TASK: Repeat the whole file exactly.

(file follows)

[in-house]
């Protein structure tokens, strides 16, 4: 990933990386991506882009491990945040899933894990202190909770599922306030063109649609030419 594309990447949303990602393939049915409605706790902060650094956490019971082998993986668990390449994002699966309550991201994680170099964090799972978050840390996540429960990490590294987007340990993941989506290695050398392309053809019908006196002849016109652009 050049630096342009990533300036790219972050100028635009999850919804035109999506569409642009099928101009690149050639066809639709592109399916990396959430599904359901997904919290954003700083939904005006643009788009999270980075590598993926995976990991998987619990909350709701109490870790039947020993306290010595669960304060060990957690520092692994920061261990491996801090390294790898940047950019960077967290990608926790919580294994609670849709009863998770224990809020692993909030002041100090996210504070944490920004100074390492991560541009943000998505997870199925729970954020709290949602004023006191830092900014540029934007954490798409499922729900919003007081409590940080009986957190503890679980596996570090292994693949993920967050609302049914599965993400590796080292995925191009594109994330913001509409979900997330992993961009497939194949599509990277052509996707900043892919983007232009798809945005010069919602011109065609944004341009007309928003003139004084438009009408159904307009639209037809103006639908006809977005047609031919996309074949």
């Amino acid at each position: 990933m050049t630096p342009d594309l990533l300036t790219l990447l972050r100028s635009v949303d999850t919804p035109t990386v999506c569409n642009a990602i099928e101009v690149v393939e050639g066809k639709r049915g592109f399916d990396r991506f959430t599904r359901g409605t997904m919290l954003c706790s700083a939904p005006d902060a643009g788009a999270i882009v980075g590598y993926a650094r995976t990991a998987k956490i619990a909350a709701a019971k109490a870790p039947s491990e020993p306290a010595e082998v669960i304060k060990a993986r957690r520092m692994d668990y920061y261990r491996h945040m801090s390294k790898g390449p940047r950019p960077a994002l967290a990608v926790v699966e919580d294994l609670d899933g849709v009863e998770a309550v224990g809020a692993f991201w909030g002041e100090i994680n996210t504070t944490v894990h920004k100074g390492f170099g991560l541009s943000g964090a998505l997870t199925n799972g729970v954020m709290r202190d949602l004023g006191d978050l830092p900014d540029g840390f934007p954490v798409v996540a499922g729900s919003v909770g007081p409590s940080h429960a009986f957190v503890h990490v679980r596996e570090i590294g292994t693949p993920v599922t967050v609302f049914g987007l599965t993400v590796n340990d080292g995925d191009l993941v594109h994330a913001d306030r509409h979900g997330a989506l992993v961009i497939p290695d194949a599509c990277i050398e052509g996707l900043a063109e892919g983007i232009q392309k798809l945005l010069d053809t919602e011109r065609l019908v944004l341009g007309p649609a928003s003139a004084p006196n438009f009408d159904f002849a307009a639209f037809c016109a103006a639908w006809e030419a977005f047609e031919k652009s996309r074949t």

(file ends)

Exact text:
[in-house]
């Protein structure tokens, strides 16, 4: 990933990386991506882009491990945040899933894990202190909770599922306030063109649609030419 594309990447949303990602393939049915409605706790902060650094956490019971082998993986668990390449994002699966309550991201994680170099964090799972978050840390996540429960990490590294987007340990993941989506290695050398392309053809019908006196002849016109652009 050049630096342009990533300036790219972050100028635009999850919804035109999506569409642009099928101009690149050639066809639709592109399916990396959430599904359901997904919290954003700083939904005006643009788009999270980075590598993926995976990991998987619990909350709701109490870790039947020993306290010595669960304060060990957690520092692994920061261990491996801090390294790898940047950019960077967290990608926790919580294994609670849709009863998770224990809020692993909030002041100090996210504070944490920004100074390492991560541009943000998505997870199925729970954020709290949602004023006191830092900014540029934007954490798409499922729900919003007081409590940080009986957190503890679980596996570090292994693949993920967050609302049914599965993400590796080292995925191009594109994330913001509409979900997330992993961009497939194949599509990277052509996707900043892919983007232009798809945005010069919602011109065609944004341009007309928003003139004084438009009408159904307009639209037809103006639908006809977005047609031919996309074949």
């Amino acid at each position: 990933m050049t630096p342009d594309l990533l300036t790219l990447l972050r100028s635009v949303d999850t919804p035109t990386v999506c569409n642009a990602i099928e101009v690149v393939e050639g066809k639709r049915g592109f399916d990396r991506f959430t599904r359901g409605t997904m919290l954003c706790s700083a939904p005006d902060a643009g788009a999270i882009v980075g590598y993926a650094r995976t990991a998987k956490i619990a909350a709701a019971k109490a870790p039947s491990e020993p306290a010595e082998v669960i304060k060990a993986r957690r520092m692994d668990y920061y261990r491996h945040m801090s390294k790898g390449p940047r950019p960077a994002l967290a990608v926790v699966e919580d294994l609670d899933g849709v009863e998770a309550v224990g809020a692993f991201w909030g002041e100090i994680n996210t504070t944490v894990h920004k100074g390492f170099g991560l541009s943000g964090a998505l997870t199925n799972g729970v954020m709290r202190d949602l004023g006191d978050l830092p900014d540029g840390f934007p954490v798409v996540a499922g729900s919003v909770g007081p409590s940080h429960a009986f957190v503890h990490v679980r596996e570090i590294g292994t693949p993920v599922t967050v609302f049914g987007l599965t993400v590796n340990d080292g995925d191009l993941v594109h994330a913001d306030r509409h979900g997330a989506l992993v961009i497939p290695d194949a599509c990277i050398e052509g996707l900043a063109e892919g983007i232009q392309k798809l945005l010069d053809t919602e011109r065609l019908v944004l341009g007309p649609a928003s003139a004084p006196n438009f009408d159904f002849a307009a639209f037809c016109a103006a639908w006809e030419a977005f047609e031919k652009s996309r074949t």